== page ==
Monday, April 9, 2012


"Writing is a friend whose shoulder we can cry on..."
Page 109


Julia Cameron, in her book The Right to Write, discussed how writers take life experiences and integrate them into their writing.

Have you used your writing to heal from life experiences? Have you used your writing to work through some issues? Has writing become a conduit for your emotions?

Should it be?

So what is integrating anyway?

Cameron calls it slowing down and allowing our life experiences to move or flow through us like movements in a symphony (p. 108).

I can see that happening.

Writing about teens battling the supernatural may not seem like a way to integrate my life experiences into my writing, but it can be. I find myself revisiting my high school years when I was strong in the Lord as well as my college years when I wasn't so strong in the Lord. I am working through those emotions to add attributes to my characters.

I can see how writing can allow healing and how it can cause pain.

Writing about loss, grief, and suffering can cause the writer to regress into those emotion once sealed off. But Cameron writes about how she used her writing to heal from the loss of a relationship. Writing can be that shoulder to cry on!

Self Expression

As in art, writing can be used to express oneself. I never did this with my art until I was in my late thirties. Art was always just a chance for me to escape, and not relive or dwell on life experiences.

My art teacher changed all that. He forced me to look back and revisit painful memories and express my feelings in my art.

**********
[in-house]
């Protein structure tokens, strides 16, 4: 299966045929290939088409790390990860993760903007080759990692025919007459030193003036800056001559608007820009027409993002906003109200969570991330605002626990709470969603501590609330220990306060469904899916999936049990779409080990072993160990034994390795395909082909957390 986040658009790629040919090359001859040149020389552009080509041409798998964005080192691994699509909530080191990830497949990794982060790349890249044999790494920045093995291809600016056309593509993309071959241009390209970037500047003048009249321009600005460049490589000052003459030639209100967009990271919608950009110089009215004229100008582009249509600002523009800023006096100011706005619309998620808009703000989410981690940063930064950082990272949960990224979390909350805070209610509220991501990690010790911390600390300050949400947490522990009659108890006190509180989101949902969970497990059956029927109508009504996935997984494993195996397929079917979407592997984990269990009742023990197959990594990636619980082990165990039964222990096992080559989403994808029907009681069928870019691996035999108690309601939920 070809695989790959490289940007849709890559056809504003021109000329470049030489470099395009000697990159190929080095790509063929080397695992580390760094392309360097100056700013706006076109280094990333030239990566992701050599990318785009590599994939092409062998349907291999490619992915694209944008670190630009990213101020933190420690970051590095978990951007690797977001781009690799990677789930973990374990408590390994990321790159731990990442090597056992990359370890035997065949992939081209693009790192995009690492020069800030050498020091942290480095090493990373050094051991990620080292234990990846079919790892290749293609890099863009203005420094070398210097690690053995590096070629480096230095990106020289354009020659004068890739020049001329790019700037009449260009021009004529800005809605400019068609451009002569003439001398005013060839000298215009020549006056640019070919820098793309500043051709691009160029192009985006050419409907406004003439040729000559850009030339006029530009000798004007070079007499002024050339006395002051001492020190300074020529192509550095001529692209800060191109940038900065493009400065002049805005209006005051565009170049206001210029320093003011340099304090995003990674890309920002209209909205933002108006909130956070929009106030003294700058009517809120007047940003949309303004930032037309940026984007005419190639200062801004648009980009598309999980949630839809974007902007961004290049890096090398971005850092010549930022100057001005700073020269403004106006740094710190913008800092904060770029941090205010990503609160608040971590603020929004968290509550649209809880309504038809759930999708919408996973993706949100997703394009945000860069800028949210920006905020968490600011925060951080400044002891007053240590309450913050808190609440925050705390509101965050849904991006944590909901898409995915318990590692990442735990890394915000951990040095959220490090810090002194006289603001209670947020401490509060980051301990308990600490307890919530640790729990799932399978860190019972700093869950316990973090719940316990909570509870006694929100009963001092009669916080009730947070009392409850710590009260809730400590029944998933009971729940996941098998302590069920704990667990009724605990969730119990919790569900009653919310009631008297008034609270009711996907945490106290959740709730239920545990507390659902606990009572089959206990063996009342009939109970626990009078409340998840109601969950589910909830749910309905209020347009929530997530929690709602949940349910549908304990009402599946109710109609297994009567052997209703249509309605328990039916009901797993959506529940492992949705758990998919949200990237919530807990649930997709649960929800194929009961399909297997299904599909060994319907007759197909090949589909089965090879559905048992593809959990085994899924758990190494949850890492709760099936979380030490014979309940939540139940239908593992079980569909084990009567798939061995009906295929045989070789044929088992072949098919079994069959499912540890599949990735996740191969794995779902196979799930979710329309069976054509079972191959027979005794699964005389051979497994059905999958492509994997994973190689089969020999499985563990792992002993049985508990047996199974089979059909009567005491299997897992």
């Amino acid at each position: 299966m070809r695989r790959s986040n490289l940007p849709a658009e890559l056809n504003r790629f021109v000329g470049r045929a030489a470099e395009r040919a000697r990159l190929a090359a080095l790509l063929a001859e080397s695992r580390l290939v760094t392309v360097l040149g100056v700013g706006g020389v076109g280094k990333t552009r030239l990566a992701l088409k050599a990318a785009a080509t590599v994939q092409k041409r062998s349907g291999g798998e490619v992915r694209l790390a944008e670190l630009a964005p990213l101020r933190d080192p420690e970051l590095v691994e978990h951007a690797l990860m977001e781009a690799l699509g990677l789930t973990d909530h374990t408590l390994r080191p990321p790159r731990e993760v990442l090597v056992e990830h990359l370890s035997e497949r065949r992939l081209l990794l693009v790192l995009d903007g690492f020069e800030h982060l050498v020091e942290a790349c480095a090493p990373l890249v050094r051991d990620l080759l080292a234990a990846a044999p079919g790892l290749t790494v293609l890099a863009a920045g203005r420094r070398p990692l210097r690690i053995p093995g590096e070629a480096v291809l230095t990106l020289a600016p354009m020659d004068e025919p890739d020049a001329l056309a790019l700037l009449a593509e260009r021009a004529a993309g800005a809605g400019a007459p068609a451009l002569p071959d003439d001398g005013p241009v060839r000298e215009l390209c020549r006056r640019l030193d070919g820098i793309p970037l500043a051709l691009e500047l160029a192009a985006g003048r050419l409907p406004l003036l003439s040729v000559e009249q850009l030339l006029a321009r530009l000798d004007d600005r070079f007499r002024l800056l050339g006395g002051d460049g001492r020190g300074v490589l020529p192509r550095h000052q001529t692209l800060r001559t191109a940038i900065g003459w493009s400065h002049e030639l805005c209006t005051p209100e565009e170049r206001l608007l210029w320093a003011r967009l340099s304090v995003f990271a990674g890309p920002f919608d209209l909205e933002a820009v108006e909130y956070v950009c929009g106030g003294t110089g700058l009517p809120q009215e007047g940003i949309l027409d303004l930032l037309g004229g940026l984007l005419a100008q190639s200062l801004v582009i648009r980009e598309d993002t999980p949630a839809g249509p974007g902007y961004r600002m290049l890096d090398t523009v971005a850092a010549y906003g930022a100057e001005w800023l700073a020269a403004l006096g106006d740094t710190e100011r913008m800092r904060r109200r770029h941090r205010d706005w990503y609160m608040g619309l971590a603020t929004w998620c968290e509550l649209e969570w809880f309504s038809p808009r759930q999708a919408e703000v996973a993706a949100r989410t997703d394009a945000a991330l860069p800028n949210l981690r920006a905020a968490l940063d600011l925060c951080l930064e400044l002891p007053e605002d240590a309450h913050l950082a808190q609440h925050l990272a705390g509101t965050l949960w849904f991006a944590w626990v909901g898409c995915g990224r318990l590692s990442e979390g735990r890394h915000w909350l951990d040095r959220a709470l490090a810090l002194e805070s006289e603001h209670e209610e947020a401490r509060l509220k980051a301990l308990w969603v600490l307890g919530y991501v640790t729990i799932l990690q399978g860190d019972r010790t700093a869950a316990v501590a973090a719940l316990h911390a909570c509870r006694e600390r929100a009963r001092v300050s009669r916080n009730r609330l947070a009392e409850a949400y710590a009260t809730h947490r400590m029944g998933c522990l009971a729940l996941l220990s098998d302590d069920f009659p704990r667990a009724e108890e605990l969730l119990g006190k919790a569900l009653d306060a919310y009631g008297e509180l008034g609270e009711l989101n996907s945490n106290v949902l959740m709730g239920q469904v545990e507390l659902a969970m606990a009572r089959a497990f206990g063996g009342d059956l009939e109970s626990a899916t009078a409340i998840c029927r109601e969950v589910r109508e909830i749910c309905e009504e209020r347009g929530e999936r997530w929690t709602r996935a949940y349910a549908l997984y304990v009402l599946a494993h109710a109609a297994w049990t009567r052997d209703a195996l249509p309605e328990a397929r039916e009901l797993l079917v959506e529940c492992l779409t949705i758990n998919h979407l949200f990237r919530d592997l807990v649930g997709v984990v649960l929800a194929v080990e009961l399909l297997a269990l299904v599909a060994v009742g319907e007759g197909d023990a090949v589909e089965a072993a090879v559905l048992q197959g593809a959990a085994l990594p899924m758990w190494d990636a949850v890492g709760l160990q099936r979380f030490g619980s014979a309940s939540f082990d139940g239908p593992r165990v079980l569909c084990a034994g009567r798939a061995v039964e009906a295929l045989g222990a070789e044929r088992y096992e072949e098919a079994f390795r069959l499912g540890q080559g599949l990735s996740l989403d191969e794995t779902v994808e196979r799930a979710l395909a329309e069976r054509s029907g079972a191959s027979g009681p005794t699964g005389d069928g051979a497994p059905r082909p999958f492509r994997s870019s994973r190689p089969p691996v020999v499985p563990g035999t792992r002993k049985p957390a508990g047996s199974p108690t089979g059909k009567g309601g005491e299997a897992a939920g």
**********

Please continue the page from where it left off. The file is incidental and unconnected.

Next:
This painting is the result:

"Regarding Clouds"

 Instead of painting the chaos that was around me when I was younger (my parent's second divorce from each other...) I chose to ignore it and just paint and draw "happy" things.

This painting is my way of using my art to integrate my life experiences. 

Writing What You Feel

So, when I read what Cameron wrote in her book, I knew what she was talking about. We can use our writing to do the work of integrating. We can use it to create that wholeness. 

Write out what you feel.

Write out what you wish for.

Write out how you've changed.

Write out what you cannot change. 

Write out what you accept.

Yes, writing can be about integrating our life experiences to create that Gestalt...or that unified whole

But most importantly...just write!

Your turn: How have you used writing to do the work of integrating your life experiences?



  1. That's a wonderful list, Ruth, from which many writers could draw. You're right, the reason to write can come from all sorts of sources.

    1. Thank Jenny! This book has been very insightful for me, as you can tell!

      Thanks for visiting!

  2. I need to put Julie Cameron's book into my TBR pile, which is way too high, by the way!
    And, yes, I do intergrate life experiences, both good and bad, into my writing. That's one of the advantages of being a writer.

    1. It's a great read! I think most artists put some of themselves into their work whether it's music, art, acting, or writing.

      That's what sets us apart from just the regular "joes" ya know?

      Thanks for visiting, Beth!